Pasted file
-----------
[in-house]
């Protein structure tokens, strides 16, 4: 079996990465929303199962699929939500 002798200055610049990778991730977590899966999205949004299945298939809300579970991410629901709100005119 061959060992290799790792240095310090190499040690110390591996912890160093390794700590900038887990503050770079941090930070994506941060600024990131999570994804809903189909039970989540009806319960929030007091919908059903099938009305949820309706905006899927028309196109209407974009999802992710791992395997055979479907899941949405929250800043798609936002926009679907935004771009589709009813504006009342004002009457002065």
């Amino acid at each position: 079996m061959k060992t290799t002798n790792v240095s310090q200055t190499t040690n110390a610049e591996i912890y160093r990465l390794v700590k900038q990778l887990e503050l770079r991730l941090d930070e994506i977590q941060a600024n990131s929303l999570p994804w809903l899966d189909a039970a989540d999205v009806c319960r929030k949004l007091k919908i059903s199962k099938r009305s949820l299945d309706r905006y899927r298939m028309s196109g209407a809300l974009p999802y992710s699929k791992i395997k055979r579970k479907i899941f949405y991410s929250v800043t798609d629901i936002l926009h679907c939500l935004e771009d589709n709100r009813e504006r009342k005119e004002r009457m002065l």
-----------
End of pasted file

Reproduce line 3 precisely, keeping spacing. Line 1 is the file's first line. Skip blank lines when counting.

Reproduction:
């Amino acid at each position: 079996m061959k060992t290799t002798n790792v240095s310090q200055t190499t040690n110390a610049e591996i912890y160093r990465l390794v700590k900038q990778l887990e503050l770079r991730l941090d930070e994506i977590q941060a600024n990131s929303l999570p994804w809903l899966d189909a039970a989540d999205v009806c319960r929030k949004l007091k919908i059903s199962k099938r009305s949820l299945d309706r905006y899927r298939m028309s196109g209407a809300l974009p999802y992710s699929k791992i395997k055979r579970k479907i899941f949405y991410s929250v800043t798609d629901i936002l926009h679907c939500l935004e771009d589709n709100r009813e504006r009342k005119e004002r009457m002065l």